Little Hawk

From Wikipedia, the free encyclopedia
Jump to: navigation, search
Little Hawk at the Red Cloud Agency 1877
For his nephew, see Little Hawk (Crazy Horse's brother). For the Canadian musician, see Troy Westwood.
Little Hawk
Tribe Oglala Lakota
Born 1836
Died 1899
Native name Čhetáŋ Čík’ala
Spouse(s) Sunk ska win, White Horse Woman (possibly his second wife)
Relatives Half-brother of Worm

Little Hawk (Lakota: Čhetáŋ Čík’ala) (1836–1899) was an Oglala Lakota war chief and a half-brother of Worm, father of Crazy Horse (Lakota: Tashunka-witko).

Family[edit]

Little Hawk was born about 1836. His father was the holy man variously called Makes the Song or Crazy Horse I. Makes The Song was also the father of Worm (Crazy Horse II), who became the father of the famous Crazy Horse. Little Hawk was born to a different mother from Worm; her name was Good Haired Otter. In the Lakota extended family scheme, Crazy Horse was thus a son of Little Hawk.

His wife in the census records is always listed as Sunk-ska-win White Horse Woman (sometimes by misreading as 'White House'). In the Pine Ridge Agency allotment records she is noted as a sister of Iron Hawk. White Horse Woman stated that she was married to Little Hawk for thirty years before his death, which indicates that she was probably not the mother of Little Hawk's children born before 1870, which would be Made an Enemy, Hard to Kill, Yellow Wolf, and Iron Tail. White Horse was the mother of Little Hawk's children born after 1870 – including Chase in Morning, Many Cartridges, and Luke Little Hawk (also known as Hairless)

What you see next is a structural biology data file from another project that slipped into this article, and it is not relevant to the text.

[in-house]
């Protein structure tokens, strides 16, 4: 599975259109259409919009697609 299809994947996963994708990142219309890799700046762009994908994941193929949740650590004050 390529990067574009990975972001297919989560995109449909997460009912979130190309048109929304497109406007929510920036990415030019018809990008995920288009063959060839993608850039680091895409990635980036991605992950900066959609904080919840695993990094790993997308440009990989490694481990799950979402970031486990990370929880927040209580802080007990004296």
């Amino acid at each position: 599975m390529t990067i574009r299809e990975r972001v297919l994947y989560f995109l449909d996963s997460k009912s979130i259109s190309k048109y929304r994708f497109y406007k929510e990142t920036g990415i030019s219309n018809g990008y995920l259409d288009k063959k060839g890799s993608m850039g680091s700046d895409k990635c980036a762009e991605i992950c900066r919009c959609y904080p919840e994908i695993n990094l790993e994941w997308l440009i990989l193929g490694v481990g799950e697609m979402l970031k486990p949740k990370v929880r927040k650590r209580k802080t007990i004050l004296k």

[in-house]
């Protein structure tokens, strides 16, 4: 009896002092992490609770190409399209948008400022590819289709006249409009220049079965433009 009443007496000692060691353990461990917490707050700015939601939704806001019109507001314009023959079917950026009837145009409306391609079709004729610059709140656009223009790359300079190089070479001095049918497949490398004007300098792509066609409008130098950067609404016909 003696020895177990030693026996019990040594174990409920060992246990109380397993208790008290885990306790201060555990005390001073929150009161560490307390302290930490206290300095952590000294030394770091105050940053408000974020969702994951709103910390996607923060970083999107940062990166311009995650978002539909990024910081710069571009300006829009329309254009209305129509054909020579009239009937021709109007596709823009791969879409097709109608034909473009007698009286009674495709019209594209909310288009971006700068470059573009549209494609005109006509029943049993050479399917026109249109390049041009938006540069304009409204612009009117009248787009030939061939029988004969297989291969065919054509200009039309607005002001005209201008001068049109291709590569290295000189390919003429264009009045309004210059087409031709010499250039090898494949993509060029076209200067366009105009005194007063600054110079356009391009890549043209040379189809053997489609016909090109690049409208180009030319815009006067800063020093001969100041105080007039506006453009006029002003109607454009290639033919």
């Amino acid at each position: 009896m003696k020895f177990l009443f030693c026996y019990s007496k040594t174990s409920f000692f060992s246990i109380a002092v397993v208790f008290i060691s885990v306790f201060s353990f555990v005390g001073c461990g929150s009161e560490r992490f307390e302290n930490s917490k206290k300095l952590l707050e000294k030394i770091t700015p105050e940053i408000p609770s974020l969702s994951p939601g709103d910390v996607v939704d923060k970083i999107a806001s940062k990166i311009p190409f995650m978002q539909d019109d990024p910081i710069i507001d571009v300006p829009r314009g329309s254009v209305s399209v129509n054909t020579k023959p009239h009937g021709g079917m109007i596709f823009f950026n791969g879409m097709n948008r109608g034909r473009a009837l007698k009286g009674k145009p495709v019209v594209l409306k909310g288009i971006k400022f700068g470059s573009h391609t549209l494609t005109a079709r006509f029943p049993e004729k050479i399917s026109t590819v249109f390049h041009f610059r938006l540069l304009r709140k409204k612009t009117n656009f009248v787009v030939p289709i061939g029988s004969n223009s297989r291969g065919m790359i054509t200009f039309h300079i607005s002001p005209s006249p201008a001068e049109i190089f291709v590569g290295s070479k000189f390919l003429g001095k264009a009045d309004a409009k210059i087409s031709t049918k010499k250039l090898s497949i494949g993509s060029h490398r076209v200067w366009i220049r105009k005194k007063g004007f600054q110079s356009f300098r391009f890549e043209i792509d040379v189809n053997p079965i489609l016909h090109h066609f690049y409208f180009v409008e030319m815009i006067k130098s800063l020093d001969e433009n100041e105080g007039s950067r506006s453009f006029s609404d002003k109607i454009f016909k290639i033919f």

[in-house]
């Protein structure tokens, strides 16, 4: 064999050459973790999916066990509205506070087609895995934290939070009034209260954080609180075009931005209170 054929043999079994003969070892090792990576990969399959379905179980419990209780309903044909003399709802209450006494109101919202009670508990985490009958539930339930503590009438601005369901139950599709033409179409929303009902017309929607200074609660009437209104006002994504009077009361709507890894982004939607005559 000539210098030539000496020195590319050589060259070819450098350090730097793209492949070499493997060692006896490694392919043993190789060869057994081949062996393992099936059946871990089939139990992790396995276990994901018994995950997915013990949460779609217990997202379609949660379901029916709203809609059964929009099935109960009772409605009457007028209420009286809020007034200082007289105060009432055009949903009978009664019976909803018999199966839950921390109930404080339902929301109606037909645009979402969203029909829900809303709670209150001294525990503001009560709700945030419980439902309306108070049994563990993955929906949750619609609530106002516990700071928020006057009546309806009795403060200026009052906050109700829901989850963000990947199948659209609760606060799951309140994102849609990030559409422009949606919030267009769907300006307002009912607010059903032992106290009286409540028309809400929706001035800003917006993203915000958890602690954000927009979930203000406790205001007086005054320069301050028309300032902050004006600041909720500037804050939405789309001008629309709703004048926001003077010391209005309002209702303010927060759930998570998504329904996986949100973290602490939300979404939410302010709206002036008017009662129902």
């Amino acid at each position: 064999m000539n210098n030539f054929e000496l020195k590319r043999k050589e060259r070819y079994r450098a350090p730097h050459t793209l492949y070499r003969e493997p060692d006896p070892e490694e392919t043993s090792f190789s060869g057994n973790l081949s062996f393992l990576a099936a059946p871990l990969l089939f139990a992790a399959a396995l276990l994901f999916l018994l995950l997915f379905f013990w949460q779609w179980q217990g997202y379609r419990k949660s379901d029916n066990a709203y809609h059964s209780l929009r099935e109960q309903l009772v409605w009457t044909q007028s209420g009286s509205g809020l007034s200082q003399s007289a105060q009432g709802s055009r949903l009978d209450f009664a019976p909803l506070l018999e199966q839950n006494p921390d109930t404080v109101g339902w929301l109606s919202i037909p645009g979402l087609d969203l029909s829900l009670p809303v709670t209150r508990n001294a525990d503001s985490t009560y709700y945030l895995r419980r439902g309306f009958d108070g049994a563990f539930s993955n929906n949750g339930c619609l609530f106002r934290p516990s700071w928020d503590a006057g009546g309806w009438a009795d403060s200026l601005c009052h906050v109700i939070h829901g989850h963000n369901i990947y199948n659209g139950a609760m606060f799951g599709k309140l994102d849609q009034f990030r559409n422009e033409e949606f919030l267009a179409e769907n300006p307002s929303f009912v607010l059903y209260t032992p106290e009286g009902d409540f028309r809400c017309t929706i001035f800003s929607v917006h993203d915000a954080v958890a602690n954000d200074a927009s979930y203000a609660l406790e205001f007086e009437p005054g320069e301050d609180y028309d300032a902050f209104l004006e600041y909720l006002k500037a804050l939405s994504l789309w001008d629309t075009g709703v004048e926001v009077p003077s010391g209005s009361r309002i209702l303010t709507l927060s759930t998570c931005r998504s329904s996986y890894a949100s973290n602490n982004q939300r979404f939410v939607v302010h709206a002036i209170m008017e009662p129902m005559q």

Name[edit]

One of Little Hawk's nephews (younger brother of Crazy Horse), whom he gave his name to and took the name Long Face. Nephew Little Hawk was killed in 1871 around the age 29 on a war expedition south of the Platte River. 'Long Face' then took back his name Little Hawk. This naming custom sometimes leads to confusion in attributing deeds to family members

Life[edit]

Through the 1860s and 1870s, Little Hawk had participated in the fights aside his famous nephew – just four years younger - Crazy Horse. According to official data, he was one of participants in The Battle Of The Little Big Horn. Committed by political and personal imperatives to preserve his people's hunting grounds, and reluctant to follow Sitting Bull (Lakota: Tatanka Yotanka) into Canadian exile, Little Hawk chose to fight aside his nephew against the U.S. troops.

According to General George Crook's notes, Little Hawk " ... appeared to rank next to Crazy Horse in importance, was much like his superior in size and build, but his face was more kindly in expression and he more fluent in speech; he did most of the talking."